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Interview Week: First Impressions

Published 11/24/2017

In today's episode, we continue interview week by talking about the importance and psychology of first impressions.

Check out the Beyond Bootcamp Interview Week Prep Guide at https://beyondbootcamp.io now!

Transcript (Generated by OpenAI Whisper)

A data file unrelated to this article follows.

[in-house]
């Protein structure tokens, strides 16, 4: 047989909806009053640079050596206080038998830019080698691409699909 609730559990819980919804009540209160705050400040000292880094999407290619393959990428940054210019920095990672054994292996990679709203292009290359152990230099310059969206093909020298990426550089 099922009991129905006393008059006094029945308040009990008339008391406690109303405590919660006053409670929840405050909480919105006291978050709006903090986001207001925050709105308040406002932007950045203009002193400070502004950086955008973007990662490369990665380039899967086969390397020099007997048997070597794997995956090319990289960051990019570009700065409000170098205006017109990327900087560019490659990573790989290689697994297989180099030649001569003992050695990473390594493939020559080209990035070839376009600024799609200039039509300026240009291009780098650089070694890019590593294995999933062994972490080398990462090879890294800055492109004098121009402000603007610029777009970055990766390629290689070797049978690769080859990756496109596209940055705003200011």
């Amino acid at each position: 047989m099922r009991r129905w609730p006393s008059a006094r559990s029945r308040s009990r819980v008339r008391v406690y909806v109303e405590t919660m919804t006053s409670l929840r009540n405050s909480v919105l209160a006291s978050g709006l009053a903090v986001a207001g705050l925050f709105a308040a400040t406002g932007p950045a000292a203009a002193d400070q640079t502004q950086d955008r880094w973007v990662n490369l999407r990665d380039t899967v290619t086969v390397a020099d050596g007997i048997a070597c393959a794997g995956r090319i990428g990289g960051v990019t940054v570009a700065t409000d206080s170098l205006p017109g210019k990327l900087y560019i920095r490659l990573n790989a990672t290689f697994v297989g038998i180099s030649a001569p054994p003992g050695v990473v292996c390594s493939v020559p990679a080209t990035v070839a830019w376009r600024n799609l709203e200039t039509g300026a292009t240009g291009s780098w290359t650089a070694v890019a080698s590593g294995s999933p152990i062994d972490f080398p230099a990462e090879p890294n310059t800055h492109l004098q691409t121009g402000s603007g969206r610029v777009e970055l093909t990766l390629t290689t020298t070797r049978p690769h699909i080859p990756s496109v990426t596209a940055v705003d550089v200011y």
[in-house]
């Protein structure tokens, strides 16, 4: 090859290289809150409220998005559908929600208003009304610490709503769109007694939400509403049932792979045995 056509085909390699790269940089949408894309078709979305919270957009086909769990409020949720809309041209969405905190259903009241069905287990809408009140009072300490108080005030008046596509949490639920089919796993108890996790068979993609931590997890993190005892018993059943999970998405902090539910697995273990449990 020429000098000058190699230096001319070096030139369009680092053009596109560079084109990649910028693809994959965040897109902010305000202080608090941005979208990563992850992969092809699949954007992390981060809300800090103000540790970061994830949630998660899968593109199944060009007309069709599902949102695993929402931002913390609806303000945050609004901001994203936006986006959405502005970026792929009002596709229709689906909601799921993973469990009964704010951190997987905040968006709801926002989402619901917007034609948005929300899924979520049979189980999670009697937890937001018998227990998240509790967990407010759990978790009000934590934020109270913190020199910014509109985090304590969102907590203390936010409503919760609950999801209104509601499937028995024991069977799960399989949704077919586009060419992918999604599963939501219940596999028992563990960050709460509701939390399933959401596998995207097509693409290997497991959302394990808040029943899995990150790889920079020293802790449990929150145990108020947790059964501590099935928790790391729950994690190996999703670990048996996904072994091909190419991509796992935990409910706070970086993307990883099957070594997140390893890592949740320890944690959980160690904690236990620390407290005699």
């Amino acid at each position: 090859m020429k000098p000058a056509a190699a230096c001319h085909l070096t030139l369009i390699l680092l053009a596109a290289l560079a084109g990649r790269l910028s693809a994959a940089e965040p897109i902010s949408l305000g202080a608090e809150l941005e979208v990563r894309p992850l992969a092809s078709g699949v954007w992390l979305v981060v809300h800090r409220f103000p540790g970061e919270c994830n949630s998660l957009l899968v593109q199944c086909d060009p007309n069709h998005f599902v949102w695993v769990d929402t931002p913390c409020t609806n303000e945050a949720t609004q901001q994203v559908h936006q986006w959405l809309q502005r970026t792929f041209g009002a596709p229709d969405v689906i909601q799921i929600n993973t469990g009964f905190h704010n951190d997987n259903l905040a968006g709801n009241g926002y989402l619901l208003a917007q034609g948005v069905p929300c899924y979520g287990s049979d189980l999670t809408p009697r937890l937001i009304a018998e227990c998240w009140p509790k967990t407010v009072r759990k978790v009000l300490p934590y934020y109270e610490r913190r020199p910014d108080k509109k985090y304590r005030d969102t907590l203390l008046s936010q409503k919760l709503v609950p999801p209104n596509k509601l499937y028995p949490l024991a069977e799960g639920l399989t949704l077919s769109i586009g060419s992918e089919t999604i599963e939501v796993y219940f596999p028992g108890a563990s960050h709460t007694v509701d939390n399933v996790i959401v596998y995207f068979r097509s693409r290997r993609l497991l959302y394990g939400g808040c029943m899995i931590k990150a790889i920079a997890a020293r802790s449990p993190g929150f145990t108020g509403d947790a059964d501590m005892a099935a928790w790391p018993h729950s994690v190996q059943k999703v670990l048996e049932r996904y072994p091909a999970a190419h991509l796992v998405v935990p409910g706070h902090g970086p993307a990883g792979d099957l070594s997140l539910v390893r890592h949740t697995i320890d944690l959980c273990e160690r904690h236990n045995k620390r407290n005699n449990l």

I want you to take a second and imagine a villain and then imagine a hero. Both of these things probably conjured up specific images, perhaps related to villains that you've seen in a movie or in a TV show you've seen recently, or maybe it's something that has culturally been perpetuated as a villain. But there's an interesting reality that underlies all of this. While you have some contextually specific things, traits that your villain might carry, many of us share the same traits. A very simple example would be that a villain is usually kind of covered in shadows. You would normally see a villain that kind of looks like they're glowing, right? This is something that we all kind of agree on that a villain is a shadowy figure. Why is this? And more importantly, why does it matter to your interview? That's what we're talking about on today's episode. My name is Jonathan Cutrell. You're listening to Developer Tea. My goal in this show is to help driven developers connect to their career purpose. So they will be inspired to do better work and have a positive impact on the people they have influence on. What this means is if you care about the work that you do, you're going to do a better job. If you do a better job, then ultimately the things you create are going to impact the people around you positively. It's going to have a good change effect on the people around you, including yourself. If you do better work as a general rule, the better work you do, the better you're going to get paid. But the only way to consistently do good work, right? The only way to bring your best to the table is to find real motivation, find a real underlying purpose to keep doing what you're doing, to keep getting better, to keep learning. And that's what my goal is on the show, to help you find that and to inspire you to keep doing those learning exercises, inspire you to continue seeing yourself as a work in progress. So, in today's episode, we're talking about interviews. This is the final episode of the interview week. We've already talked about quite a bit of ways of answering questions, for example, having openness, ways to approach a job situation with Heather's question at the beginning of the week. In today's episode, we're talking about first impressions and framing. If you've never heard of this concept, I encourage you to do a little bit of research because framing is incredibly powerful. Specifically, there's some research that was done by Daniel Coniman and his colleagues, and you can read about it in thinking fast and slow. As you all know, this is kind of my recommended book of the year. But the concept of framing is incredibly important to our psychology. And framing is a very simple thing to understand. And if I told you that this car that I'm selling you, a hypothetical car that I'm going to sell you is $10,000. Then immediately, your only frame of reference is that it is a car and it costs $10,000. So, you create other anchors, right? You mentally are going to figure out how that fits into your existing frame of reference. If you create your own frame, then it's going to be highly dependent on whatever you have experienced. So if you only see that number and, for example, you've bought your own car in the past, then you might create your own frame of your own car versus that number. How much your car costs versus that car's cost? And you might start to even subconsciously compare the two cars. You may feel a sense of positive bias towards your car. Thinking that you got a better dollar's worth out of your car, for example. However, if I cast the frame, if I tell you that this car costs $25,000, but I'm going to give you a huge steep discount on this car. I'm going to give you a $15,000 discount on the car. Now the actual price of the car is $10,000. Then you start to get a different frame of reference. Now, of course, there are limits to this. And this particular example, it's obvious that a $15,000 discount, that's over 50% of the original price of the car, the original price never even mattered in the first place. Nobody's ever going to buy this car for that amount if anybody is selling it for $10,000. But here's the amazing thing. And the thing I want you to pay the most attention to. Even when you can recognize that the pricing of that car is fake. Even when you can recognize that the sticker price was never intended to be used in the first place, and that the discounted price now is probably the real price. That's what we can all kind of agree on. Even when that happens in your slow thinking as Daniel Connamen would call it, your fast thinking still sees and feels that discount. And this is the same psychological principle as first impressions. Fast thinking is exactly where your first impressions happen. And this fast thinking is informed largely by our instincts in harmony with our experiences. This might explain why villains are often cast as shadowy figures. A shadowy figure has a lot of mystery, for example. We can't see what's going on inside of a shadow. We can't see what's happening in the dark. And the unknown is dangerous. Our brains, because of our instincts, if you rewind back to the very early days of humanity, our brains are concerned about the unknown, we want to find certainties so that we can avoid the threats of the unknown. There's no telling what's going to happen if we're in the dark. So this concept of being in the dark, the concept of shadows, all of this plays into our initial instincts, our immediate response to a shadowy figure. And it's why it makes sense to cast villains in shadows. So here's why this matters. You may walk into your interview with your slow thinking mind engaged fully. Believing that the sum of the interview will be objectively measured by the interviewer. Unfortunately, this is almost never true. We're trained to think this way for many different reasons. One of the reasons is because the way that we do testing in schools is an attempt to base everything off of merit. In other words, you know the material, therefore you can get a good grade. But in an interview, we're using a lot of fast thinking to not only judge whether or not a person is competent, not only judge their hard skills, but also understand them as a person. And how well they're going to work with the team. So your first impression, the framing matters. Not just because it's a popular thing to say, not just as an excuse to dress well for the interview, but rather because at a core psychological level, your first impression is going to have an effect and impact on everything that happens after the first impression. And there's a hundred tips I could give you about making a good first impression. You know, there's plenty of research that's been done about good first impressions. I'm going to give you a few right now, but then I'm going to talk about this concept of active framing and how you can actively frame the conversation at the beginning of an interview so that the rest of the interview kind of uses that as a reference point. But first, a few tips for making good first impression. Smiling is important. It's incredibly important. A smile at the instinctual level suggests friendliness and a lack of threat. But there's an important aspect to smiling that you may not understand. I encourage you to do a little bit of Google research, but there are many different types of smiles. And it's kind of intuitive if you think back on someone who was smiling, they were forcing a smile versus someone who was smiling out of excitement or adrenaline versus someone who's smiling because they're about to laugh at something that they think is amusing. That is funny. And versus someone who's smiling because of a sentimental moment, maybe a loved one just gave them some affirming words of encouragement. There are so many different types of smiles and it's important to recognize that the genuineness of your smile is actually important. People can actually pick up on the genuineness of a smile. This is one of those things in our fast thinking. We can very quickly size up someone's intentions based on their facial expressions. Even when we're wrong sometimes, we actually tend to be right about this. And you can read about this in Dale Carnegie's book How to Win Friends and Influence People. Even though he's not doing a bunch of psychological, you know, clinical research, the idea is that people have a pretty good gut intuition about your intention. So if you walk in and you force a smile, then people are going to know that you're forcing a smile. Instead, what I encourage you to do is to develop a favorable desire for the company. In other words, before you walk into the interview, remind yourself that you want for the people you are talking to to succeed. You want for them to walk away from this interview feeling like they hit a home run. You want for the company you are interviewing at to succeed. You want the best for the people who are in that company, both at a personal level and at a professional level, developing and exploring these real feelings and these real perspectives on the company that you are interviewing for is going to help you approach that conversation with a genuine smile that communicates trust. It communicates a connection, a positive connection between you and that company. If instead you walk in and you display a smile on purpose in order to succeed for yourself, then it's possible and perhaps even likely that the interview is going to be able to detect that manipulative technique. Don't do this in a manipulative way. Any of these first impression techniques, they need to be genuine. I want to move on and talk about this idea of framing the conversation. There's only so much you can do to control your first impressions, the most important factor being, having a positive attitude and presenting yourself in a non-threatening way. For example, dressing similar to the people in the company that you are interviewing for, this communicates that you're not going to come in and cause a bunch of turbulence. There's a lot of things that you can work on for your first impression. We're not going to talk about all those specifics. I do want to spend a moment talking about framing the conversation. Wherever you start the conversation is going to be an anchor for where the conversation goes. The beginning of the conversation is critical. I have a very simple suggestion for people who are walking in interviews and you don't have a way of framing that interview initially. What I want you to do is ask the interviewers and you can phrase it this way. Before we start this interview, I'd love to know in three months or six months from now what a successful outcome would look like if I were to get this position. What this is going to do, it's going to create in the interviewer's mind a vision that they may not have already had for the future. In their response to this question, they're going to formulate connections to that vision. Because you've asked this question with you in the frame, because you've asked, how can this look successful in six months with me still here? Then they are envisioning you in that job. Whether or not you fit in that job is yet to be determined. You still have to go through the interview and they still have to determine whether that picture was valid or not. This process of envisioning you in the job is extremely important because it's very possible that you are the fifth or the 50th or the 500th candidate that they have interviewed. It's very possible that your interviewers are walking through the steps, moving through the motions rather than really trying to envision you in that spot. By prompting them with this framing question, you have evoked that future possibility. You have forced this image to be created in their minds. From here on out in the interview, they're going to use that image of a successful future as their framing point, as their frame of reference for the rest of the conversation. Of course, this episode and every other episode of Developer Tea, all of this stuff is experimental. All of this is not guaranteed to get your job by any means, is not guaranteed to succeed in your interview. You may even have an interviewer respond by saying, we're not going to talk about that right now, but we want to get into these questions. Don't be discouraged if that happens. You cannot control what happens in that interview. You cannot control what questions you get from your interviewer. The only things that you can control are your responses. The only thing you can control is your actions, your preparation. I encourage you to focus on the things that you can control in that situation and allow the other things to happen as they will. Being prepared for those moments is the most important thing you can do, preparing for the difficult questions, preparing for the difficult people. Your interview may have had a bad morning. They may have woken up on the wrong side of the bed, gotten cut off in traffic. Whatever it is, they may walk in in a bad mood. You have to be prepared for the reality that that may affect your interview. In fact, their bad mood, depending on the interview structure, their bad mood could prevent you from getting this job. You have to prepare yourself, but not consider those things as factors that you can control. Thank you so much for listening to Developer Tea. If you are preparing for a job interview, go and check out my interview prep guide. I talk about some of the techniques that we talked about in this episode. In that interview week prep guide, you can find it beyondbootcamp.io. It's totally free to you. And it has tons of practical advice, just like what you got in this episode. I hope you will go and check it out once again, beyondbootcamp.io. Thank you again for listening to today's episode. If you connected with this episode. If you found value in it. If you want to continue working to become better in your career, better as a developer, as a professional and as a person. Then I encourage you to subscribe to this podcast and whatever podcasting app you're listening to right now. Thank you so much for listening and until next time, enjoy your tea.